Between Lightness and Labors of Sisyphus Miles Davis Appears
The Nanou also debuted in New York and Ravenna Festival: everywhere demonstrating the rigor and seriousness of their research for which they even chose a professor of chromatology (Daniele Torcellini) for the collaboration to the stage device and for the colors, beautiful, that invade their show.
End of the race for autumn debuts in view of the new ballet and dance programs in December
[…] A few days after Sisyphus/Trans/Form’s debut, We Want Miles, In A Silent Way by the Nanou Group, has been visiting “Danae”, a festival active in Milan for twenty-one years. Opening a painful parenthesis, it seems right to note that Milan is a rather ungrateful city for contemporary dance; it boasts festivals of medium and small stature and hosts here and there also important names. However, it has none of the long and articulated festivals that have long reigned in Turin, Rome, Reggio Emilia. It is a black hole, even in its project, of which the city certainly cannot brag about. The Nanou’s dance pièce, here led by Marco Valerio Amico and Rhuena Bracci, has already in the title its inspiring source: Miles Davis, one of the greatest musicians in the history of jazz. It’s formalistic and in the style of the Ravennati Nanou does not give up those strips of light, here of various and changing colors, which serve as tracks, or create fences where the dance lives in a succession of frames.
Curious, as he is, a male figure in black suit of shoulders, appears immediately at the beginning and shows a foot off the axis of his balance, wearing yellow. He reappears at times, often for simple walks, or for “free” dances, very different from those elaborated with technique and precision by the three female dancers. Carolina Amoretti dresses in tights with a flesh-coloured bust and long hair; Marina Bertoni wears a puffy white shirt and tight green pants and the same Bracci, interpreter and co-choreographer, is the only one in everyday costumes: hooded suits, for example. At the bottom a panel closes the space in half and lets the interpreters appear and disappear: it also dyes itself in various colors starting from the red. The dance makes use of straight lines, of outstretched arms, of round evolutions in space and is different for each of the three dancers even if this diversity, with the exception of Bracci that often rolls on the ground, is dictated for the other two mainly by the speed of execution and the personality of both.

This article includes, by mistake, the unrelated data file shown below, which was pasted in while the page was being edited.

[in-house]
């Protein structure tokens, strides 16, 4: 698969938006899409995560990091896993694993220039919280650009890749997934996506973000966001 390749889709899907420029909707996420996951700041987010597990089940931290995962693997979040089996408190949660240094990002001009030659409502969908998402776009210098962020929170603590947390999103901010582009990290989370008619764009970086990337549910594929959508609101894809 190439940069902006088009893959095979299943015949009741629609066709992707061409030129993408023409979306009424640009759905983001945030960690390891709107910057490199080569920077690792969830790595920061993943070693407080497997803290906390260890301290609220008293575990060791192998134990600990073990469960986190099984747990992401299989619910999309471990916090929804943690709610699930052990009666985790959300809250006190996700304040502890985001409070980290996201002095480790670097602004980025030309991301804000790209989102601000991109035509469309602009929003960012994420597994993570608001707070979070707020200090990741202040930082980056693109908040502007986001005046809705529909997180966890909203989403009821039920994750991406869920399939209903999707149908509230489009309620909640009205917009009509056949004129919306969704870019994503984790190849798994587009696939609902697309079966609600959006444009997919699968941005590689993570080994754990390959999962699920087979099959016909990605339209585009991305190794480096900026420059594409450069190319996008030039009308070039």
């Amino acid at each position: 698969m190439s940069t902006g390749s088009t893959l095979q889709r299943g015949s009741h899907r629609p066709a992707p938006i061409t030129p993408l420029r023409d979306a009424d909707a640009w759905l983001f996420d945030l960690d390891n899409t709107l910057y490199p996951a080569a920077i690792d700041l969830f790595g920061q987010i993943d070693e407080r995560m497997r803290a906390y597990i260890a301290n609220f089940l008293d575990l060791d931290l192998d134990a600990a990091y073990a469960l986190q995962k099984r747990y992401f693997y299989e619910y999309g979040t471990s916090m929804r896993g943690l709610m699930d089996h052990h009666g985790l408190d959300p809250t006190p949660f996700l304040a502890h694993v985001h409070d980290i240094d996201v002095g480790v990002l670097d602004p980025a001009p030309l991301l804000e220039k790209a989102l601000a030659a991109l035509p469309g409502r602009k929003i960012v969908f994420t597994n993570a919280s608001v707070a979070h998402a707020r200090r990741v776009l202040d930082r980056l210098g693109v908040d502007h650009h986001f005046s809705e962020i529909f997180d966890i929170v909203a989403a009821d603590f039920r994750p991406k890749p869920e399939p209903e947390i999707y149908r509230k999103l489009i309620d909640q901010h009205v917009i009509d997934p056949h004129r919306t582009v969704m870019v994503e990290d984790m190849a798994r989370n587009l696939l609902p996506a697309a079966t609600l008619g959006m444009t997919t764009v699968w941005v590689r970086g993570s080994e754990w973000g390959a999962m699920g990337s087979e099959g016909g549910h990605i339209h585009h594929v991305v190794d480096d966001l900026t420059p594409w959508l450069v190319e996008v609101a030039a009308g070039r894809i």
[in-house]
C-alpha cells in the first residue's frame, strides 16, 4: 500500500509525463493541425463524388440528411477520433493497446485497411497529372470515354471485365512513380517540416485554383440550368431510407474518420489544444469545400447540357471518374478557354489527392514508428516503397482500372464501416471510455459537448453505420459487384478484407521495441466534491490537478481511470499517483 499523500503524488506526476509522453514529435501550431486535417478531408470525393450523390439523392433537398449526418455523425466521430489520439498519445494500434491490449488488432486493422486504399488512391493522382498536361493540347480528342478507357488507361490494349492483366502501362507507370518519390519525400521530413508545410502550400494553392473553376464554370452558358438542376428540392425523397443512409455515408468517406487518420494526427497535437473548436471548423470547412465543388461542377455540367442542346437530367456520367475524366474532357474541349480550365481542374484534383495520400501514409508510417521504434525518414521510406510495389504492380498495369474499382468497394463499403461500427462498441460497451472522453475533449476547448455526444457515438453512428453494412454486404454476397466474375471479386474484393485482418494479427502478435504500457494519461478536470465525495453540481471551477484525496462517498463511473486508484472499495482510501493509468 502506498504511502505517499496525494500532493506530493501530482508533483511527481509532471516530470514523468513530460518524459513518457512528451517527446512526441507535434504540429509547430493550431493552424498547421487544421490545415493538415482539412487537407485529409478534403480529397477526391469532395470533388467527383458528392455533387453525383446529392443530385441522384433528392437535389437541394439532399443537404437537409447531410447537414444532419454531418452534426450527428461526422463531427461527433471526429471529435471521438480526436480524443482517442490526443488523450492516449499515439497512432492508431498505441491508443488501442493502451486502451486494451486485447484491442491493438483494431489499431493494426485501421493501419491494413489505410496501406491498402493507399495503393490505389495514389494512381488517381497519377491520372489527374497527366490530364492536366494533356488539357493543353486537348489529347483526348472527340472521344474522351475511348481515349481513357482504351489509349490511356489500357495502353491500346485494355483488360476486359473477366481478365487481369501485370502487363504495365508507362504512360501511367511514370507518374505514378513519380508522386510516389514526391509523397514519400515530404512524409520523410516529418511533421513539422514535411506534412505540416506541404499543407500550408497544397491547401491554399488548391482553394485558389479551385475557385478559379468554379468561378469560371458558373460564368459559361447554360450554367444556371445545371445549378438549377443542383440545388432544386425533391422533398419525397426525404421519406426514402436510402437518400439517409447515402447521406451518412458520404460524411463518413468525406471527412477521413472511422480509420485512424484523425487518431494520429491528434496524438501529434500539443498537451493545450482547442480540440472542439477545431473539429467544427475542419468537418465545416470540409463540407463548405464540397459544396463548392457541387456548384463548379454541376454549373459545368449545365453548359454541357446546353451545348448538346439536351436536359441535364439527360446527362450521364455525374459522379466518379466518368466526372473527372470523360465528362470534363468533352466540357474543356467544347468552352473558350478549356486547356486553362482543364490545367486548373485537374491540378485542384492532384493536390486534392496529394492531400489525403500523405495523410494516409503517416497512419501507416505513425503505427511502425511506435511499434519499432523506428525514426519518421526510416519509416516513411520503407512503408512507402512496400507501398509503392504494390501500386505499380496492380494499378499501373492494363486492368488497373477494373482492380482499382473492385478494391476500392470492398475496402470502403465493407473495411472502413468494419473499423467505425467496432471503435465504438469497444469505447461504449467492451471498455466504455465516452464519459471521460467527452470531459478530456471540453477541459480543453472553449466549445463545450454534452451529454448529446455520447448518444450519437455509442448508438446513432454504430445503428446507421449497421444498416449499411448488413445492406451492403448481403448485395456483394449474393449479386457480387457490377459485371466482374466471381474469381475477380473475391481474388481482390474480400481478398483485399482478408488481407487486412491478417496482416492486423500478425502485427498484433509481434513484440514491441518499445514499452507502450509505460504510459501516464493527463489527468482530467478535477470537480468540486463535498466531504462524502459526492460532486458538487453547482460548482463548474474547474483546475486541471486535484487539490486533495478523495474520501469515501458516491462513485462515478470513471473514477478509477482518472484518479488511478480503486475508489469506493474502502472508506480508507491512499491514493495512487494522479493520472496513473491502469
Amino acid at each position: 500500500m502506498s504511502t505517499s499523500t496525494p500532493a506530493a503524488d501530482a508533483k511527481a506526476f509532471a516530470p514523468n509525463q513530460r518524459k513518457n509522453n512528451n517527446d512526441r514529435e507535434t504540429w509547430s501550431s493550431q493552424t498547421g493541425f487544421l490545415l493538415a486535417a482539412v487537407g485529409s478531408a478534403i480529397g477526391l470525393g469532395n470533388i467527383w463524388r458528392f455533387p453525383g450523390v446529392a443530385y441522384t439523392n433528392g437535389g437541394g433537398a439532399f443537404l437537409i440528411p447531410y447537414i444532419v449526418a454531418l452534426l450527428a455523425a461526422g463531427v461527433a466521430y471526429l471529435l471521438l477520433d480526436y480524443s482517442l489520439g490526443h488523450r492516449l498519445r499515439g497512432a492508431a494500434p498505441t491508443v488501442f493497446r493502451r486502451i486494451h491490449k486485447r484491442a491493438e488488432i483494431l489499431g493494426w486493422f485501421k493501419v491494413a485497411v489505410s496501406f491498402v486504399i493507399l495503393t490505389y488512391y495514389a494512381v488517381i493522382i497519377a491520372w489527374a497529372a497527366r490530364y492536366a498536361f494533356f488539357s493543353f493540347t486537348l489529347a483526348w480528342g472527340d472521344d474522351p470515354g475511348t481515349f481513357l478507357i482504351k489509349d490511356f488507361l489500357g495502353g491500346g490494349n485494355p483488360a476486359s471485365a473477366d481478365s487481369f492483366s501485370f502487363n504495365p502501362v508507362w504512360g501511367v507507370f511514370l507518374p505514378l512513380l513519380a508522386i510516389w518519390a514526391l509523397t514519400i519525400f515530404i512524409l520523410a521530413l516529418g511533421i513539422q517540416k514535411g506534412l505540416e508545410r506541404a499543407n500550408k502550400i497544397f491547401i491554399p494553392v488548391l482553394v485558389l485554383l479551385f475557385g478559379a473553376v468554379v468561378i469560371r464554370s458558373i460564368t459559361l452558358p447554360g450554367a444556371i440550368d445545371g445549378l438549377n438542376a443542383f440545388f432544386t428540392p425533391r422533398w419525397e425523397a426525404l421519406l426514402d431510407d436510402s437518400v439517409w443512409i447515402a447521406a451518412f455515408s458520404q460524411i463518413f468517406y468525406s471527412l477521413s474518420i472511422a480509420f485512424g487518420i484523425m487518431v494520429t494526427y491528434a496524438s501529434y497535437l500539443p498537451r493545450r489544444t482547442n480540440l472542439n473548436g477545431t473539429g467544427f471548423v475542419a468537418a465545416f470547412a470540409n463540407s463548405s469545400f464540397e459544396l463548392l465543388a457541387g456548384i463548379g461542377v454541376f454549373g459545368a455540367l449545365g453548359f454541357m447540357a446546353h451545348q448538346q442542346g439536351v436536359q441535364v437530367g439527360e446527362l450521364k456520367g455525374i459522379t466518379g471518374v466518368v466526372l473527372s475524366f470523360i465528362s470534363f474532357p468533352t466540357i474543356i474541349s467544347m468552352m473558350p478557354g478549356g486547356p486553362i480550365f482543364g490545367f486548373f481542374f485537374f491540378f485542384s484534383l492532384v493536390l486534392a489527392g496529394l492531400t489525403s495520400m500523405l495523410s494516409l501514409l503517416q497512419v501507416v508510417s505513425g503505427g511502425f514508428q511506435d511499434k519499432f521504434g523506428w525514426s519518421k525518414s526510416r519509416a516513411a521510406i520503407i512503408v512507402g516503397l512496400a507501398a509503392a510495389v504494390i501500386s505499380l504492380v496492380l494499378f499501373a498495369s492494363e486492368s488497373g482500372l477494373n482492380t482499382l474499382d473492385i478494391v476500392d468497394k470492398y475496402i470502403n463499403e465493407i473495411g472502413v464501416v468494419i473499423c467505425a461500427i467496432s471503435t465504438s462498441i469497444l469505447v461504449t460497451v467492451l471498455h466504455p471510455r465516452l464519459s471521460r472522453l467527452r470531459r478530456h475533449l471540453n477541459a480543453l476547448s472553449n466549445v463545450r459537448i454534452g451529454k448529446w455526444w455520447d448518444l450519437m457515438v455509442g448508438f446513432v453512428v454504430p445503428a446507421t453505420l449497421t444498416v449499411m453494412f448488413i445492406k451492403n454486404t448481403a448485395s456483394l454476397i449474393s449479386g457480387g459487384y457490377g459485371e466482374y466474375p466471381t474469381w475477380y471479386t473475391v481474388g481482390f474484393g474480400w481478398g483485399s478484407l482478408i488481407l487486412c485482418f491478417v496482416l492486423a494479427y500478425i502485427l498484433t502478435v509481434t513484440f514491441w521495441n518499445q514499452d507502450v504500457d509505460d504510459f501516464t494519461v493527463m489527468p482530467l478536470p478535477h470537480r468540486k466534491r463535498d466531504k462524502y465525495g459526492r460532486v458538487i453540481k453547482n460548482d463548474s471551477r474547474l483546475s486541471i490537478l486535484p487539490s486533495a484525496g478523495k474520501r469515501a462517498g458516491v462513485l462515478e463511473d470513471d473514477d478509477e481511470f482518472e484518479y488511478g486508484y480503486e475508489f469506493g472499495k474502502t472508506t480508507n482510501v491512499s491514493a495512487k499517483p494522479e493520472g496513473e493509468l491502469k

In one hour a homage is given to Miles Davis that does not start exactly from his music, but from his compositional method, from his “structures”. The percussions, beside the scene of the Theatre Out Off that hosted “Danae”, are led by Bruno Dorella and rework and transfigure Miles’s pieces of music, preferring also electronic inserts or pure and dry silences. In this chromatic-danced way and with live music also not by Davis, except in the final part, when the famous trumpet of the so-called “prince of darkness”- who died in Santa Monica in 1991- comes out. About Miles’ shady personality remains a lot of memories and testimonies. Among his most famous sentences resounds that “Why play all these notes when we can only play the best?”, a synthesis of a poetic based on the unmistakable languid sound and the controlled emotionality of his instrument of choice, rather than on virtuosity for its own sake. Explicit example of his greatness is Kind of Blue (1959), which perhaps remains one of the most popular jazz albums of all the times having sold over four million copies in the States alone.
In We Want Miles, In a Silent Way the Nanou , emerged at the beginning of the third millennium, try to measure themselves with the way of composing of this sample of sobriety and versatility who gave still alive an heritage not only to jazz but perhaps to all the music as a whole. The Nanou also debuted in New York and Ravenna Festival: everywhere demonstrating the rigor and seriousness of their research for which they even chose a professor of chromatology (Daniele Torcellini) for the collaboration to the stage device and for the colors, beautiful, that invade their show. Among unexpected and even playful touches, such as the masculine presence -perhaps the shadow of Miles himself -, the only drawback would seem to be the dance matter of two of the dancers (Amoretti and Bertoni): not so much because of the way how it is impeccably performed but because of a sort of repetition of movements often too identical, that could generate monotony.